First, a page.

The double-deck Airbus A380 is the largest commercial aircraft flying today, with two interior levels, a wide body and four engines. The A380 is a modern icon that has flown over 500,000 revenue flights carrying over 190 million passengers. This includes more than 300 commercial flights per day, which take off or land around the world every two minutes according to Airbus’s report. Hence, no doubt to say that flying with the A380 is the passenger’s favourite as the world’s most comfortable, smooth and quiet aircraft, from the first class to economy.
However, recent incidents involving in the A380 superjumbo have raised considerable concern to its once-glittering future. An Air France Airbus A380-800 flying from Paris to Los Angeles on 30 September 2017 with more than 500 people on board made an emergency landing in Goose Bay, Canada after serious damage to one of the four engines. Luckily, flight and cabin crew handled the serious incident perfectly, and all passengers were evacuated with no injuries.
A Qantas A380 was involved in a similar incident in November 2010 flying from Singapore to Sydney, when it was forced to make an emergency landing in Singapore due to one of the plane's four Rolls-Royce engines exploding within the first 10-15 minutes of takeoff. In May of this year, there was another incident of a Qantas A380 flying from Los Angeles to Melbourne which was forced to turn back two hours into the flight due to operational reasons, subsequently added that one of the four engines lost power and was shut down.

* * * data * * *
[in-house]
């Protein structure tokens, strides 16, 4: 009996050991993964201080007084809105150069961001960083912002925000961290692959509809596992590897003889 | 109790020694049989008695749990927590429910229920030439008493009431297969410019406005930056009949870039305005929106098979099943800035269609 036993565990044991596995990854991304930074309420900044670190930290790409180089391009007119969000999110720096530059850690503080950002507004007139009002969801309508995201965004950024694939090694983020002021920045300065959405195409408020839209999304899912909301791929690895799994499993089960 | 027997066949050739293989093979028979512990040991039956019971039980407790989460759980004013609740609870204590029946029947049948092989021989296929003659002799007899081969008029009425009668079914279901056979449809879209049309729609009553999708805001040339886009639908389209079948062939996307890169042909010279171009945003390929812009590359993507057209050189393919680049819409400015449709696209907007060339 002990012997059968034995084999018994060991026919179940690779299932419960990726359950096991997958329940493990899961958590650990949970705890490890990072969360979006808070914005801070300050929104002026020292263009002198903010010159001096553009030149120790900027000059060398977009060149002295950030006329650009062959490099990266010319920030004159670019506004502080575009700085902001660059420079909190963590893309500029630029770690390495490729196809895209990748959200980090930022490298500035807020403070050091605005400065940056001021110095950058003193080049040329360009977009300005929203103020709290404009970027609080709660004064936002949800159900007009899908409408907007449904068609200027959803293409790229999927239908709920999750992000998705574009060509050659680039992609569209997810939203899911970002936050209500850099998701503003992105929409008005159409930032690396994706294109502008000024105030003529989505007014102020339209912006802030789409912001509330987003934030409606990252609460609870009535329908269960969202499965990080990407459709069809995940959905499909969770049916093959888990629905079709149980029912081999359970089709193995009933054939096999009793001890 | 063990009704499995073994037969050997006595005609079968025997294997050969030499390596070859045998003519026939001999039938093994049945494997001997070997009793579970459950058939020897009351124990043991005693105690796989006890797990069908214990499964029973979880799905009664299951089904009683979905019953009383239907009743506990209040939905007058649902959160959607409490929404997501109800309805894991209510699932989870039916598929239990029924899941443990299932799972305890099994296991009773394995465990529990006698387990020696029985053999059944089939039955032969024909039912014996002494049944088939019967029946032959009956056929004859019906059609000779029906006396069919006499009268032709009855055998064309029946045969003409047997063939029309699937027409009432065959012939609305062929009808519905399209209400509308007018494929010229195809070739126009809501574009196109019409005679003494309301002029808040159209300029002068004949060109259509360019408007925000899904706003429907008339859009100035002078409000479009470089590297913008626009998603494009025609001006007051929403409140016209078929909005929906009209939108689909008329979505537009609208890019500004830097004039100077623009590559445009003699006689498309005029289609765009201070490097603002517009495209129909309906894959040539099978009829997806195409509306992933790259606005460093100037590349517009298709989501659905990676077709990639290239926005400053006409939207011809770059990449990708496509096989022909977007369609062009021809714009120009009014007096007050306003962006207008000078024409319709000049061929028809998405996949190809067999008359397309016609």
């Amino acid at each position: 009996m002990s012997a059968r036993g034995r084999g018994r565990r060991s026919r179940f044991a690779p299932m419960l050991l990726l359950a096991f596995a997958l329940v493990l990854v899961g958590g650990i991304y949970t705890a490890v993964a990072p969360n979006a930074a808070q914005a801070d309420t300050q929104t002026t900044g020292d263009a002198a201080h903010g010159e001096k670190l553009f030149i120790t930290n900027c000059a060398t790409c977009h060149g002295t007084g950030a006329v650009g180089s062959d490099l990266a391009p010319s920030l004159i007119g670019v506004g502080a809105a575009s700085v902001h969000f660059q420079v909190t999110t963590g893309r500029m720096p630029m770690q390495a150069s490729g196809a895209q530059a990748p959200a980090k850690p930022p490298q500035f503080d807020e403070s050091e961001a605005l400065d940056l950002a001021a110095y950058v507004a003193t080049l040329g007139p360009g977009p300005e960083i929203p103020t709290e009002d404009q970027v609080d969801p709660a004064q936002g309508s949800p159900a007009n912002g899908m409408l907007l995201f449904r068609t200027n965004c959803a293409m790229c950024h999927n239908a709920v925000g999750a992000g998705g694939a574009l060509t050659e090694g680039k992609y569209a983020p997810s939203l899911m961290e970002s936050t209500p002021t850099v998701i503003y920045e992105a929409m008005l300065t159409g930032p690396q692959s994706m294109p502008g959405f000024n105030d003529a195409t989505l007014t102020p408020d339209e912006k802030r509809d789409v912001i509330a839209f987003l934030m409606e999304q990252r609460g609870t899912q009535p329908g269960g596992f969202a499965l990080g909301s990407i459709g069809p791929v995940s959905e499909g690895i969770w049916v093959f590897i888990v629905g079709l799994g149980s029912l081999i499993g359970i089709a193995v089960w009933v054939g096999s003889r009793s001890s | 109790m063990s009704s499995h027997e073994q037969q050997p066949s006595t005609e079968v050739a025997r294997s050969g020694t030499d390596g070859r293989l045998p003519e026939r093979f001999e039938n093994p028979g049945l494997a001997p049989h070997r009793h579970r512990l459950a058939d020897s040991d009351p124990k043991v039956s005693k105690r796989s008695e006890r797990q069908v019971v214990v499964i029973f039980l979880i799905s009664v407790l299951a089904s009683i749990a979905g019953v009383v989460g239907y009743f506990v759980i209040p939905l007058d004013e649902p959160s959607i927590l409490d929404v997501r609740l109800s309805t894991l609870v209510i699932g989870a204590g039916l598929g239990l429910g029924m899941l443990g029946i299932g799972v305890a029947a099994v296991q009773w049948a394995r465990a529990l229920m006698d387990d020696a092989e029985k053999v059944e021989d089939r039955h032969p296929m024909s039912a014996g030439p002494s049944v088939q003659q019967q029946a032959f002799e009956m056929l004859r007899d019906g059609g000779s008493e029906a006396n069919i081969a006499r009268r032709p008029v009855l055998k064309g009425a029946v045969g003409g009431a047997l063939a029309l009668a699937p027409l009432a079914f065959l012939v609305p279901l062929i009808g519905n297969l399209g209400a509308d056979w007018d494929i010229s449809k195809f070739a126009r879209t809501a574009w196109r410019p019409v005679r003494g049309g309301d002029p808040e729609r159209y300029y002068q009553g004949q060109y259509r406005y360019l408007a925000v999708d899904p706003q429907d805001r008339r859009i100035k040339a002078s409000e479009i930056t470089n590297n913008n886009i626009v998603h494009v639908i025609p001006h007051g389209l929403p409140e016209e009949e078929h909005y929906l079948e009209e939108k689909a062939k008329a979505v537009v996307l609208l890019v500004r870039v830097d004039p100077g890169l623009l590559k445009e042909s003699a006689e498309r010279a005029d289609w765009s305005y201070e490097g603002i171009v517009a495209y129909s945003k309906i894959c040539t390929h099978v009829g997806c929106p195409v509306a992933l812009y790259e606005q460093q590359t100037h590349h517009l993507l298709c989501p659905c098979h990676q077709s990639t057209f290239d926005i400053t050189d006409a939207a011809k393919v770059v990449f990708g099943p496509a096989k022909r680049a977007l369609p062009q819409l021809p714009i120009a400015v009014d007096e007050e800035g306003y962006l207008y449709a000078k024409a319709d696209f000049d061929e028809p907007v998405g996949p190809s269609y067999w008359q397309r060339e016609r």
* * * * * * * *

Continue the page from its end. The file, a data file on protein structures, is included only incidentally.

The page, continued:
The aircraft then returned to Los Angeles for a safe landing about 4 hours and 15 minutes after departure. Steve Purvinas, secretary of the Australian Licensed Aircraft Engineers Association said: “We cannot continue to gamble with people's lives and allow those aircraft to fly around and hope that they make it until their four-yearly inspection”.
There were many noticeable incidents of Airbus A380 involving in different airlines since launching in 2007, with other big names such as Emirates, British Airways, Lufthansa, Singapore Airlines, Malaysia Airlines, China Southern, Thai Airways and more.
Subsequently, after a series of ups and downs, Airbus announced that it was cutting the number of A380 to be produced in future. Deliveries of the aircraft will be reduced to just eight in 2019. In addition, a failure to get the deal done with its leading A380 customer, Emirates, could impact output declining to a 0.7-a-month equivalent rate. Meanwhile, the A380’s direct rival, Boeing’s 747-8, appears to be following a similar way, last year it cut production of the model by half.
A report said A380 has not suffered any fatality since its first flight 12 years ago, and all incidents involving engine malfunctions have landed safely. Nevertheless, after a series of remarkable problems, the airplane’s safety will be a question mark for not only passengers, and existing airlines operating A380, but also potential customers would consider ordering this superjumbo.